Over the past few months, Donald Trump has staked out an aggressive opposition to "Medicare-for-all," an increasingly popular liberal slogan that has multiple meanings but usually refers to some sort of single-payer health care system.
This is rather rich coming from a candidate who touted single-payer's virtues during the Republican presidential primaries. But Trump's opposition is not merely ironic. It is self-contradicting. The president's primary argument against Medicare-for-all is that it is a socialist scheme that would ruin Medicare, the nation's largest socialist health care program.
That contradiction is apparent in a Trump-bylined op-ed for USA Today in which the president positions himself as defender of Medicare, a $700 billion federal health care entitlement that benefits seniors. Early in the piece, he—or his ghost writer, as it is far too cogent for Trump to have written it himself—writes:
I also made a solemn promise to our great seniors to protect Medicare. That is why I am fighting so hard against the Democrats' plan that would eviscerate Medicare. Democrats have already harmed seniors by slashing Medicare by more than $800 billion over 10 years to pay for Obamacare. Likewise, Democrats would gut Medicare with their planned government takeover of American health care.
Later in the piece, Trump warns that "if Democrats win control of Congress this November, we will come dangerously closer to socialism in America. Government-run health care is just the beginning." Trump does not seem to realize, or at the very least he does not care, that Medicare, the program he swore to protect just a few paragraphs earlier, is a massive government-run health care financing program.
The pro-Medicare framing is hardly unique to Trump; Republicans have argued against expansions of government-run health care by saying they would harm Medicare for the better part of the decade. Following the passage of Obamacare, one of the most frequent Republican criticisms of the program was that it cut spending on Medicare. In the run-up to the 2012 election, Mitt Romney frequently advanced versions of this argument, attacking Barack Obama, for example, as "the only president in history who has cut Medicare for seniors." Romney insisted that only he could be counted on to "protect Medicare."
More recently, Florida's Republican governor, Rick Scott, warned that "if you want to protect Medicare, vote Republican. If you want a socialist experiment with Medicare, by all means vote Democrat." (Generally speaking, anything Scott says about Medicare should probably be given extra scrutiny, given that he once ran a health care company that, under his leadership, executed one of the biggest Medicare frauds in history. His defense is that, as CEO, he was unaware.)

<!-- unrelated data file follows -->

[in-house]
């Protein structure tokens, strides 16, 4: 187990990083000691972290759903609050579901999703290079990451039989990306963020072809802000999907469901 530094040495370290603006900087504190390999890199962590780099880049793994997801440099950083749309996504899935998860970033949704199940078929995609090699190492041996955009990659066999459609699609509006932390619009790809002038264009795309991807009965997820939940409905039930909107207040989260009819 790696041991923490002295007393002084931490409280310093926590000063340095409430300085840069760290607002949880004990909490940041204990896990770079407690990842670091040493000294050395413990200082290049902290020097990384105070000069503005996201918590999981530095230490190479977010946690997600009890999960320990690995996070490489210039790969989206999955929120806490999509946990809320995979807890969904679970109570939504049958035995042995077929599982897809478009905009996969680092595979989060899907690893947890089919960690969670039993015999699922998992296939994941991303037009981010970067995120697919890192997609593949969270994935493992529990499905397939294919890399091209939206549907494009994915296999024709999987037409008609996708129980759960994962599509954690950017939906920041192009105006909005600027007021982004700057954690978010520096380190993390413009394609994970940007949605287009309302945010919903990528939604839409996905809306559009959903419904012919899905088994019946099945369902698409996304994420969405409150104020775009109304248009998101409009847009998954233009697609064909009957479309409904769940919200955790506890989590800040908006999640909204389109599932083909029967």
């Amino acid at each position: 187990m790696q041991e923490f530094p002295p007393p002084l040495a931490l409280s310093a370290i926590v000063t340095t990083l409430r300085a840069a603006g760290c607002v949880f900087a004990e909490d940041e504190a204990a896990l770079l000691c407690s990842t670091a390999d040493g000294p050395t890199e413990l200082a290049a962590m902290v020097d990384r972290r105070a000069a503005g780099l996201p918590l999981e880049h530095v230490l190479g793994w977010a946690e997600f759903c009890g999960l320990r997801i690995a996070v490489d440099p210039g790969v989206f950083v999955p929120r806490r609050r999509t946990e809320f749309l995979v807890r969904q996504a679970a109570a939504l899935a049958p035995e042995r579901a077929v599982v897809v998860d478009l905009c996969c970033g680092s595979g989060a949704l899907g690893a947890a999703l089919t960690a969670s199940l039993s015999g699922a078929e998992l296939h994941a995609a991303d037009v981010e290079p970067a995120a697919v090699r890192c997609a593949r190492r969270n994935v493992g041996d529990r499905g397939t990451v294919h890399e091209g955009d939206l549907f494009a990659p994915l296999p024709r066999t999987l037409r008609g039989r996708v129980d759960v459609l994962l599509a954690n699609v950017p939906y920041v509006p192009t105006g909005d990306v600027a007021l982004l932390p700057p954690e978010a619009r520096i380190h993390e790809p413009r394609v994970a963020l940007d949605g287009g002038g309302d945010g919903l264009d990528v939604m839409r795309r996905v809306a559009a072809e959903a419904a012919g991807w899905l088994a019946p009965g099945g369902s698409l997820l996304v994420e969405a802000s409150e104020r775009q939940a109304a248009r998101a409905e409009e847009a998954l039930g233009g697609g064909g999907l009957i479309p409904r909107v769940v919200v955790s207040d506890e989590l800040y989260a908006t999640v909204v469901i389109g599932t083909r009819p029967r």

There are many good reasons to oppose Medicare-for-all. By centralizing the financing of health care, it would further reduce many Americans' already limited health care options; in its strongest forms, it would be massively disruptive, requiring many people to switch health care plans; it would be incredibly expensive to the federal government—costing an estimated $32 trillion over a decade, which would require either significant tax hikes to offset or an extraordinary increase in federal debt. And that figure assumes that provider payments could be drastically reduced from current levels without reducing access to health care services, which is unlikely to be true. Practically speaking, it would be quite difficult to implement the transition from the country's current mixed public-private system.
But the notion that Medicare-for-all should be opposed because it would inject socialism into Medicare is bizarre and contradictory. Medicare is a federal program that finances health care benefits for seniors; its scope is constrained by age, but it is socialism.
As Philip Klein has argued, this framing makes it even more difficult to build support for reforms to Medicare that are absolutely necessary for our long-term fiscal stability. The position of Trump, and of much of the Republican Party, appears to be that Medicare spending can never be reduced or contained, even years in the future, because doing so would threaten seniors, a core Republican constituency. It is a position that makes Republicans the party of the Medicare status quo. Which is to say, it makes the GOP the party of partial, age-restricted socialism.
Indeed, Trump comes very close to saying exactly this in the piece, writing that "Republicans believe that a Medicare program that was created for seniors and paid for by seniors their entire lives should always be protected and preserved."
Despite popular misunderstanding, Medicare is not "paid for" by seniors over their "entire lives." It is a generational transfer program that forces younger workers to pay for health benefits for current retirees. Most of today's seniors will get far more out of the program than they put in. Meanwhile, the program is rapidly headed for insolvency; under Trump, the date in which Medicare's Hospital Insurance trust fund will deplete has moved forward to 2026. This is the status quo that Trump seeks to protect.
What Trump's pro-Medicare framing makes abundantly clear is that he does not oppose socialism in its current, age-limited form, which primarily benefits constituencies who vote Republican. Instead, he opposes the expansion of one of America's largest socialist enterprises beyond constituencies who vote heavily Republican. Trump doesn't really oppose socialism; he just wants limit any benefits it may produce to his supporters.